8 Secret Peru Lakes Even Locals Don’t Know About
The Andean mountain range has gifted Peru with incredible landscapes and myths that connect civilization with nature and ancient cosmogony. But at the foot of some of the highest snowcapped mountains, there are usually turquoise or crystal clear lagoons that complement the magical scenery. Although reaching these secret Peru lakes, or lagoons, often involves trekking through rough roads in dangerously high elevation for hours or even days, you don’t need to travel far from Lima, or the Andes to see some of the most beautiful Peru lakes. Up for the challenge? Here’s our pick of the best ones.
In Ancash you can enjoy the Laguna de Churup, the magical lagoon of 7 colors located at more than 4000 m.s.
Its waters are clean, freezing and crystalline. When the sky is clear during the day, the sun’s rays create a natural spectacle. The range of green and turquoise tones give you the seven colors by which it is known.
Perfect for a day-long trip, Laguna Churup has got to have the most spectacular landscape out all of the lagoons. Be prepared to swim in its turquoise blue and crystal-clear water and waterfall. The road to the Churup Lagoon is full of dream landscapes. In the tour you can see the mountains of Shaqsha and Cashan. These present beautiful waterfalls adorned by giant rock walls.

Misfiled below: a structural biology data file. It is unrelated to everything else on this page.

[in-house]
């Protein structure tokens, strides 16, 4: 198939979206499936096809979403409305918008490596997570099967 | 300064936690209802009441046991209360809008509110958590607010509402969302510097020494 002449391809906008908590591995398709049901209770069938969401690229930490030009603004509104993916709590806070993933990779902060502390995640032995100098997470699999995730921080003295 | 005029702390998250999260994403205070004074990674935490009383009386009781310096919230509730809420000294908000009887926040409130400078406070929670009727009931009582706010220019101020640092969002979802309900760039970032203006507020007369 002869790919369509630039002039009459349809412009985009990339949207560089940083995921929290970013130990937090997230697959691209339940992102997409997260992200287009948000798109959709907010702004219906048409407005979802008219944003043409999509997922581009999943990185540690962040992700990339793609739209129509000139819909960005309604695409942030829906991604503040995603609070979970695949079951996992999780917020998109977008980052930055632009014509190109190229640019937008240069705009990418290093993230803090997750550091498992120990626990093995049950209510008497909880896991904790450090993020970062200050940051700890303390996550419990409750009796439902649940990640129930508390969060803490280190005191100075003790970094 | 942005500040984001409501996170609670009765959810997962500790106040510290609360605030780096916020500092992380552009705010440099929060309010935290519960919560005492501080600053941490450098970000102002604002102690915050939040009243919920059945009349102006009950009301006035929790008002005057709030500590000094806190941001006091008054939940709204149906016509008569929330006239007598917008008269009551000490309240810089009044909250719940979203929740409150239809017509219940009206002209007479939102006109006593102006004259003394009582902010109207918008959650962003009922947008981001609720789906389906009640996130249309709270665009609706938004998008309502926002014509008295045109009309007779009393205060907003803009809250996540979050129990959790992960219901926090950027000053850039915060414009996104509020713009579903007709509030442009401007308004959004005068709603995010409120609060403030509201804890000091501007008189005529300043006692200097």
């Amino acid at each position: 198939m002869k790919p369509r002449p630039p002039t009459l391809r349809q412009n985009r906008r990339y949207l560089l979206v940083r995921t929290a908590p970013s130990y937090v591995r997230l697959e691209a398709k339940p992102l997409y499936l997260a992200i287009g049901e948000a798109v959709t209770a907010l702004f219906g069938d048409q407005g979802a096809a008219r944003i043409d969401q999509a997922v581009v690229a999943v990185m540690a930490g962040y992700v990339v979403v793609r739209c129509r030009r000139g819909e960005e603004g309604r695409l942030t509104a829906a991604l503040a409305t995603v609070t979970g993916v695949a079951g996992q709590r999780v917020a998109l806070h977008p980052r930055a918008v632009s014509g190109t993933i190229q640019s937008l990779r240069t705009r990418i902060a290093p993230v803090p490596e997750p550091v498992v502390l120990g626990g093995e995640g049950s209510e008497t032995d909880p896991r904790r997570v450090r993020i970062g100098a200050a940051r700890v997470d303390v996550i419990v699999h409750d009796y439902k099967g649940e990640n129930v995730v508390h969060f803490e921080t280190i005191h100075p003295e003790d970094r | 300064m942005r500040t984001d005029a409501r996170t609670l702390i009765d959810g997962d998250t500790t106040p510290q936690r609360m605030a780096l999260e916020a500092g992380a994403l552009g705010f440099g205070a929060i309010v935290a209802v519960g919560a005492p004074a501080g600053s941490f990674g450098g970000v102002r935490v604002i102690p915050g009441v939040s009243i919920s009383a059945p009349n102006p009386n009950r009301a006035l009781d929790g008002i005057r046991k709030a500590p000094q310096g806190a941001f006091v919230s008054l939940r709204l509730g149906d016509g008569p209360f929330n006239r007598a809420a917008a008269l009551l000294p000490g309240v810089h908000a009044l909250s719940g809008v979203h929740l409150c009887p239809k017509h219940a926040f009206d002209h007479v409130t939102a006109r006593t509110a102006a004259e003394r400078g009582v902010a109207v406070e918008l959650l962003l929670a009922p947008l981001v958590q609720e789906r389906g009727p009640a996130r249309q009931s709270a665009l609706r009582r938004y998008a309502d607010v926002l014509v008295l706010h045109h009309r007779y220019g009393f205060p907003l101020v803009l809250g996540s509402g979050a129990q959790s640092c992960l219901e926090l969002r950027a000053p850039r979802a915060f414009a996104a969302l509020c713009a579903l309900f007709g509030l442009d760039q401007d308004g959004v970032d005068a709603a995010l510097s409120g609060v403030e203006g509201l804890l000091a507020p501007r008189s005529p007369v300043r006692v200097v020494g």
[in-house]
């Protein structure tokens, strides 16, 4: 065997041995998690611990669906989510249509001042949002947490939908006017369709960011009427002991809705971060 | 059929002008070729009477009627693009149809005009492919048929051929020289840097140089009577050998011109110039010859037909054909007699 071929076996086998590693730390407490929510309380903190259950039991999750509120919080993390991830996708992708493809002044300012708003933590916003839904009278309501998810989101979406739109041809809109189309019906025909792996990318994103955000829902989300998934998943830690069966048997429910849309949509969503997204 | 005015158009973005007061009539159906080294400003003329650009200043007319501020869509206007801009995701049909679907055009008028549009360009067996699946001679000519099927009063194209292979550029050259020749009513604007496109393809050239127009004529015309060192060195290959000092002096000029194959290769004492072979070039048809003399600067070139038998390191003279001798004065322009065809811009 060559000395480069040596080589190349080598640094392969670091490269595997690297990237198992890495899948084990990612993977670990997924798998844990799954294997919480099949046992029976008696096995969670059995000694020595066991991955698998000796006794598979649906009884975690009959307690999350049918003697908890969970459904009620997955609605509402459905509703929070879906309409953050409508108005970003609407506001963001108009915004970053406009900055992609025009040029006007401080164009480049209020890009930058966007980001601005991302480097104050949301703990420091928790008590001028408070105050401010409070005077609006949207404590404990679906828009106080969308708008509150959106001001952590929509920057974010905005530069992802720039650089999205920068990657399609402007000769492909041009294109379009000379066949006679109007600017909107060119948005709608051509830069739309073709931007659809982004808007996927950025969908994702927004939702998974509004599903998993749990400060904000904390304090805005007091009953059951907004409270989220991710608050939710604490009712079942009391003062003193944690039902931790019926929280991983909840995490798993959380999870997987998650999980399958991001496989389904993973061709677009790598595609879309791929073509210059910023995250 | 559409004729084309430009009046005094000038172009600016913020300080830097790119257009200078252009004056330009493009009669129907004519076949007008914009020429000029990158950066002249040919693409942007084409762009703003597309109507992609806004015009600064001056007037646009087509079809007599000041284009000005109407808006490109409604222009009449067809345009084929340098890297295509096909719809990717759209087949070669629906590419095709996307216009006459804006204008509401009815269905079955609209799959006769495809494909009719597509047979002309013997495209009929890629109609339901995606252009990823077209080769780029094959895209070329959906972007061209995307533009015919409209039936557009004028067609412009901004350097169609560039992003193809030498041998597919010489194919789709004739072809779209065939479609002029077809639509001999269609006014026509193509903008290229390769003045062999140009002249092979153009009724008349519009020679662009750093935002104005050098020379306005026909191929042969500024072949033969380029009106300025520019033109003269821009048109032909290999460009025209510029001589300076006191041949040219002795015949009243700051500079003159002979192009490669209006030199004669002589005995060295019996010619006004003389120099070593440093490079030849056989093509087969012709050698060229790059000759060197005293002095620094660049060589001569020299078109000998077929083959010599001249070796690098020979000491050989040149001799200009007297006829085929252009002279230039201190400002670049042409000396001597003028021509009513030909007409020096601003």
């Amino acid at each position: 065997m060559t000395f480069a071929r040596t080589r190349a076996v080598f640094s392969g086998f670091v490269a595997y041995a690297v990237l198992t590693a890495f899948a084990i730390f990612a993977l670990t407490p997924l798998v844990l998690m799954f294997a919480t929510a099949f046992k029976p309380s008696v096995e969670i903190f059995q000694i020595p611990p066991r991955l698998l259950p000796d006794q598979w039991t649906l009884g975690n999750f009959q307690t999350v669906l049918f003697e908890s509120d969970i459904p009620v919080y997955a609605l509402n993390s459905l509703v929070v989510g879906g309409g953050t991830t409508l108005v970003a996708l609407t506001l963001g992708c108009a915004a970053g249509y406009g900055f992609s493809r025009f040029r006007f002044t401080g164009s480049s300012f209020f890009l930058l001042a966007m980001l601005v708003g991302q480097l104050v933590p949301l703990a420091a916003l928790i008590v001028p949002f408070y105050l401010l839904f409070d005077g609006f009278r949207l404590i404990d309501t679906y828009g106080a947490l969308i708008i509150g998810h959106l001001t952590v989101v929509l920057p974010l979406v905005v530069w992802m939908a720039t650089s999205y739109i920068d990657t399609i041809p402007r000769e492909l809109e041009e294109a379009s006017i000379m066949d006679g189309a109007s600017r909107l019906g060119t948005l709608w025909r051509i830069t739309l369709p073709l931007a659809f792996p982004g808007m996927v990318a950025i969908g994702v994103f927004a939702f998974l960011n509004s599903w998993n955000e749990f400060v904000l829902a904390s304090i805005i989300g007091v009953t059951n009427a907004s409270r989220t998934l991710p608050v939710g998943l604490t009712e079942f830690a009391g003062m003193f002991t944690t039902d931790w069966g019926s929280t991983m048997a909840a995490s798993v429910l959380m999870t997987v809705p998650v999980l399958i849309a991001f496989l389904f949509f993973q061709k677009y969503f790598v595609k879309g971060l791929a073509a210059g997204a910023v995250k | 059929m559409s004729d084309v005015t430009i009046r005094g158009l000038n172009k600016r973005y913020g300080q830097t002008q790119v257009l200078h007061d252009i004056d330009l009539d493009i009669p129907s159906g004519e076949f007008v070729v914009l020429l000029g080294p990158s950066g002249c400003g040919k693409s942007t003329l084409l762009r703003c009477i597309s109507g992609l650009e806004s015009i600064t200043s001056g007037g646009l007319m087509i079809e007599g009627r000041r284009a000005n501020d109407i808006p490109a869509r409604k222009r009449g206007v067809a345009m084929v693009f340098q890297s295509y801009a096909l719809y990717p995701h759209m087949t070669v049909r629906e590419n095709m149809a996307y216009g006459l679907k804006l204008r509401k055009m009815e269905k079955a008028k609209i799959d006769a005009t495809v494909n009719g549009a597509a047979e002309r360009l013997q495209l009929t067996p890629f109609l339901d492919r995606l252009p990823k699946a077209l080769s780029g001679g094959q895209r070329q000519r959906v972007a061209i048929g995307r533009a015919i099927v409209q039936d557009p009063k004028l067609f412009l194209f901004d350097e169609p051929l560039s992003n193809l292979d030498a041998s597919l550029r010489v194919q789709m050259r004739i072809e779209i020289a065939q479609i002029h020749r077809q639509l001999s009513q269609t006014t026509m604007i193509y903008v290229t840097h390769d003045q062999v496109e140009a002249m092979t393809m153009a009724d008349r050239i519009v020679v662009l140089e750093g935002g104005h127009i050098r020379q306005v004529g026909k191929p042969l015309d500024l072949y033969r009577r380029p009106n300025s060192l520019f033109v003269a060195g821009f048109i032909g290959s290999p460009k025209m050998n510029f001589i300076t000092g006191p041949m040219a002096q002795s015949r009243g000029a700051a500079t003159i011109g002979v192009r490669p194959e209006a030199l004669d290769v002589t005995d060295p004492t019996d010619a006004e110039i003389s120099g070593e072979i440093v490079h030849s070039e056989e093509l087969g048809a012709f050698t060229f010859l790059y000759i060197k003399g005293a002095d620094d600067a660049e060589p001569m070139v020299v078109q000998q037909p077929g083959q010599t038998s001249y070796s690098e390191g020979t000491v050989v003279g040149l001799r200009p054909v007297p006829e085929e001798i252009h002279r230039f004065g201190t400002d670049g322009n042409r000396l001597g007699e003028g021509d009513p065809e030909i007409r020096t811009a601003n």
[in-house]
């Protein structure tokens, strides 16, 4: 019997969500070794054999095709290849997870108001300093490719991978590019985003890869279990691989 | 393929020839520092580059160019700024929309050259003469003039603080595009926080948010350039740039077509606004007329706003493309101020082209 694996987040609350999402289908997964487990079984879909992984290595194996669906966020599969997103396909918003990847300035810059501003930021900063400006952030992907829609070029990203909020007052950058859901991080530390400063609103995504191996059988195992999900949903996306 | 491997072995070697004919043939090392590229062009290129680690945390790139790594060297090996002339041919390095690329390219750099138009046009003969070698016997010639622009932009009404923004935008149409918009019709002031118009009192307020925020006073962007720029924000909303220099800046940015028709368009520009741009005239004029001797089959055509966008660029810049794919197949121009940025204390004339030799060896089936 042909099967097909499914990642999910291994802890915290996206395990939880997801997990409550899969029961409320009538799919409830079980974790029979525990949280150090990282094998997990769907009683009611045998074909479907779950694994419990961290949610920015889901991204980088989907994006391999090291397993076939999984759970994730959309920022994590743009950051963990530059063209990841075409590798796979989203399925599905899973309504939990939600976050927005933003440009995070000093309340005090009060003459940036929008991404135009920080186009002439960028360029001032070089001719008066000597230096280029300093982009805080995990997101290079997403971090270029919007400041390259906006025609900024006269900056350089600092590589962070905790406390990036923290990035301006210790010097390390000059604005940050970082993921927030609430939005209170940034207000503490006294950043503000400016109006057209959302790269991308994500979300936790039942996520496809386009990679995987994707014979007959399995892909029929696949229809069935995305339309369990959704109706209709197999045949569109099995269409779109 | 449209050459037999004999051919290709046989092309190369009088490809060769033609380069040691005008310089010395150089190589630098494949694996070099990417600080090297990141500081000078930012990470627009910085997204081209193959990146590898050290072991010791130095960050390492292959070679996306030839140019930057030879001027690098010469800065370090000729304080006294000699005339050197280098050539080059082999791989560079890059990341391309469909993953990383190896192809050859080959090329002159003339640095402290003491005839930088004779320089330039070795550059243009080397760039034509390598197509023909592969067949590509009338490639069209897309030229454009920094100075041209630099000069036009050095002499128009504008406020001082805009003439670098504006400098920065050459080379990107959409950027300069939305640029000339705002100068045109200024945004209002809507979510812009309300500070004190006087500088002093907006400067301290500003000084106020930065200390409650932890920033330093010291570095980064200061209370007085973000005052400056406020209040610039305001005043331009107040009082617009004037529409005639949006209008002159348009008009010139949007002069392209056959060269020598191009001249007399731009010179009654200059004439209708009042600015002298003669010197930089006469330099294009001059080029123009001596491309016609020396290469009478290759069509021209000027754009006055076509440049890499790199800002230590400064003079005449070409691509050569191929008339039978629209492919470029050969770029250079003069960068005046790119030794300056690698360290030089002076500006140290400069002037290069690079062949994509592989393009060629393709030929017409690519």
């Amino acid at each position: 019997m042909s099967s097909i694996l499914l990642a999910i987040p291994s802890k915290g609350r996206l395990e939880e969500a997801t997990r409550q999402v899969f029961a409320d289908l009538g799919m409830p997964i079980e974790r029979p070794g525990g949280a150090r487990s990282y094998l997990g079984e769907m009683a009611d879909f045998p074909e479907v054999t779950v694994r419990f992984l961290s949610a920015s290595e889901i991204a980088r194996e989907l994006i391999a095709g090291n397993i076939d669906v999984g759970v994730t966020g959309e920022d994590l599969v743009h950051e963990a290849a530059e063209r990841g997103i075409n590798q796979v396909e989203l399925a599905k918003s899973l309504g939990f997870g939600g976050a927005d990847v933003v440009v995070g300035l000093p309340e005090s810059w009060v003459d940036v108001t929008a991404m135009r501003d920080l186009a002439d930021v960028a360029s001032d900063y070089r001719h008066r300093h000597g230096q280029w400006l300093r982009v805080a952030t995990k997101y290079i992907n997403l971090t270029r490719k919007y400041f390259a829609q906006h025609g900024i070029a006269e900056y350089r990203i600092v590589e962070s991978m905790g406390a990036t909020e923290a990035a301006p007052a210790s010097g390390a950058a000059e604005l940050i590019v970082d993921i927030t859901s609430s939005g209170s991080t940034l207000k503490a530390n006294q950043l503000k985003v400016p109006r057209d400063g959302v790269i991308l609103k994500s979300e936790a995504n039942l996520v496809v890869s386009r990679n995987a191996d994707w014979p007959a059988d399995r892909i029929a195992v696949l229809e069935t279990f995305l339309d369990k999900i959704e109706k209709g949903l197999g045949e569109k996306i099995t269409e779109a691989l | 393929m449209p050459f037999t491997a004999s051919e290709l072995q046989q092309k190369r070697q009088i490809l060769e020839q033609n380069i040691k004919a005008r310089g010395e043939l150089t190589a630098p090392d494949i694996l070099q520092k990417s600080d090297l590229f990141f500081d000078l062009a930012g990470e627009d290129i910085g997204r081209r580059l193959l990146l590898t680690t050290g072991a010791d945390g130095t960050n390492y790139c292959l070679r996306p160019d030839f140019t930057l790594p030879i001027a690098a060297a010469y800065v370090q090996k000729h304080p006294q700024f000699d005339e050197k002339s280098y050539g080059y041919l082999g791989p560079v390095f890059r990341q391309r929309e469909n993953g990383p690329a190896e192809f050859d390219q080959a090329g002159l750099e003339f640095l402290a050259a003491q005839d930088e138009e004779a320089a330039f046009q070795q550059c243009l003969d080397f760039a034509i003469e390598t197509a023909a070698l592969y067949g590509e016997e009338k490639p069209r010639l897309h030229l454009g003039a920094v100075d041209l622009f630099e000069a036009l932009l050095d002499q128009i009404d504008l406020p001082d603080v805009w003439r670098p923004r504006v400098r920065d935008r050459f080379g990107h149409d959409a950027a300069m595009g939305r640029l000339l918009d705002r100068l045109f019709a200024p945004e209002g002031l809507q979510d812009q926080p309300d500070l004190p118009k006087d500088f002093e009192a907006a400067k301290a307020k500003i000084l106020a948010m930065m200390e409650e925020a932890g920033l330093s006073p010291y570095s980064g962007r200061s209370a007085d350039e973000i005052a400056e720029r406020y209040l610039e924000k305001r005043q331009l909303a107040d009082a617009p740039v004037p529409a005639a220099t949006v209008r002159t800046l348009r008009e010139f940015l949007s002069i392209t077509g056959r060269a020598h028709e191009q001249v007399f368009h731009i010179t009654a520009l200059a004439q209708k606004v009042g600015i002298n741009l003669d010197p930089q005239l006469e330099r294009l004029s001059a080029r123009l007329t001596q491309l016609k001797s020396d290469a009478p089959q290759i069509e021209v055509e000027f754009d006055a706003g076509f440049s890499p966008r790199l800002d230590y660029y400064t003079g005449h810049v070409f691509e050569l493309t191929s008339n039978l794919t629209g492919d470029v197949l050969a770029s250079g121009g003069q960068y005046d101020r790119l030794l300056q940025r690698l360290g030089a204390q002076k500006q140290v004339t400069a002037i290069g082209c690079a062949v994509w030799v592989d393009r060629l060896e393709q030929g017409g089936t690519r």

Although a tour guide is always recommended for every visit, you can also have a bus drop you off at the beginning of the trek, two hours from the lagoon.
You’ll daydream thinking of Lagunas Llanganuco until you’re actually there. Located in the Ancash region, right above Lima, the water of Lagunas Llanganuco is so aquamire it’s enchanting. It’s made up of two Peru lakes: Chinancocha (female lagoon) and Orconcocha (male lagoon), both inside the Huascarán National Park, home to Peru’s highest mountain of the same name.
The visit begins at the checkpoint of the entrance to the National Park, where you must register and make the payment for the right of entry. Then you will start a tour where you can appreciate forests, waterfalls and natural beauties, until you reach the Chinancocha lagoon, and then continue with the Orconcocha lagoon.
The cost of income for conventional tourism is S /. 10.00 nuevos soles adults and S /. 3.00 children. However, in the case of non-conventional tourism of 3 days, the general cost is S /. 20.00, while with a 21-day visit it is S /. 65.00.
It is important to emphasize that the visits to the Llanganuco lagoons should be done during the morning, because the sunlight falls on them, showing a scenario of incredible colors that you can not miss.
Get out of the routine and get excited to live new emotions in Laguna Humantay, located in the district of Mollepata (Anta), which is characterized by its crystal clear water because it does not have much marine flora in its waters it has a turquoise indescribable color In words, but understandable to the eyes, forming a unique landscape.
As part of the route to the Salkantay mountain, you can access walking or mountain biking, as well as lending itself to some other camping activities.
With a mystical air, the lagoon is visited by shamans and tourists from all over the world to leave offerings to the Pachamama, deity that represents Mother Earth in the Inca culture.